Saving seed from your crop each year seems obvious; farmers have done it for thousands of years. However, buying new seed each year brings a number of benefits to the grower, the greatest one being access to the latest technologies.
“Seed companies are always working to come up with new innovations that benefit the grower,” says James Weatherly, Executive Director of the Seed Innovation and Protection Alliance.
Examples of seed innovations that benefit the grower include:
- Preemergent seed technologies that protect against pests, such as organic seed treatments for spinach that provide early plant protection against Pythium even before the plant emerges;
- Weed priming and enhancement technologies that improve vegetable seed yield and quality;
- Mechanically harvestable broccoli that saves labor costs;
- Parthenocarpic cucumbers (pickles) that increase yield and are mechanically harvested, again saving labor costs;
- Melons with concentrated fruit setting for even ripeness and easier mechanical harvesting; and
- Pest-resistant crops such as nematode-resistant carrots, mildew resistant lettuce, mildew-resistant spinach and aphid-resistant lettuce.
Investment into Seed Technology Benefits Entire Industry
Seed companies are constantly reinvesting in the development of new seed technologies and innovations. A great example of that investment is shown in leafy greens.
“In 1985, the seed value of leafy greens in the United States was $31 million, with approximately 16% of that money invested back into research and development for new seed technologies,” Weatherly says. “In 2005, the total seed value was $93 million, with approximately 18% being reinvested. In 2015, the total value was up to $105 million, and an estimated 23% was being reinvested.
“The investment made into seed innovations lifts the whole vegetable industry. Because of the investment in seed innovations, we are able to produce more vegetables that area healthier and more nutritious, while using less resources.”
Instead of Saving Seed, Buying New Seed Actually Saves The Grower Money
Saving seed is often seen as a way to save money. However, while it’s clear you are saving the purchase cost of new seed, there are hidden costs to saving your own that likely exceed the cost of new seed.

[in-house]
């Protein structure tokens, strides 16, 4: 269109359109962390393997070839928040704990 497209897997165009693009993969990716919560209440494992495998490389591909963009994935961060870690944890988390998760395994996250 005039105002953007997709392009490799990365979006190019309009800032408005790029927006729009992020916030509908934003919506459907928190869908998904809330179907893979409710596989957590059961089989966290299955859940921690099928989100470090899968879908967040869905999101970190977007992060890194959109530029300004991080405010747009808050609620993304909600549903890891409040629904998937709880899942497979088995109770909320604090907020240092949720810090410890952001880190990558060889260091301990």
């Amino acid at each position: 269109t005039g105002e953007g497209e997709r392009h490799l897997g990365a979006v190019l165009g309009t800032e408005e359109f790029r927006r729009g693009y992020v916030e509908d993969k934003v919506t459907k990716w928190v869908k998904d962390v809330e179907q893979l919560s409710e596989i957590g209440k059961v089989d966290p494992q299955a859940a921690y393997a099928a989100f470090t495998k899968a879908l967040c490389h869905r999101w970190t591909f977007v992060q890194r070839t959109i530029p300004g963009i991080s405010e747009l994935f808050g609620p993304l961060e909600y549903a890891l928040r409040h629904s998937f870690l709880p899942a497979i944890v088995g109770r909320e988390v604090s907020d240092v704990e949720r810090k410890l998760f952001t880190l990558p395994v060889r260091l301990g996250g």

“One of the biggest hidden costs of saving your own seed is decreased yield potential,” says Weatherly. “Every generation of seed you save reduces the genetic potential of that seed. There are a number of studies showing this drop in genetic potential.” [i]
There are a number of additional benefits that come from buying new seed including but not limited to, access to the latest innovations like those discussed above, varietal purity, uniform germination rates, and freedom from weeds. Buying seed means there are no hidden costs for cleaning and storing seed as well as reducing the cost of additional inputs such as herbicides and pesticides.
Use Seed Innovations Appropriately
When buying new seed or when thinking of saving seed, growers should always be aware if there are any intellectual property rights associated with the seed. Intellectual property laws protect the substantial investment companies make into developing the seed innovations, and if seed is not purchased legally, there are significant risks. Weatherly says those risks may include lost profits, liability for any damages as well as statutory damages.
“In the end, it’s about supporting the entire industry,” Weatherly says. “These innovations provide benefits that make it possible for growers to be profitable and to feed an increasing population. We want to make sure that research continues.”
The industry also loses when seed innovations are acquired or saved illegally.
“Breeders invest an average of 23% of revenue back into R & D to develop new innovations,” Weatherly says. “When you do the math, loosing that 23% means that approximately $24 million could have been invested back into new varieties and technologies.”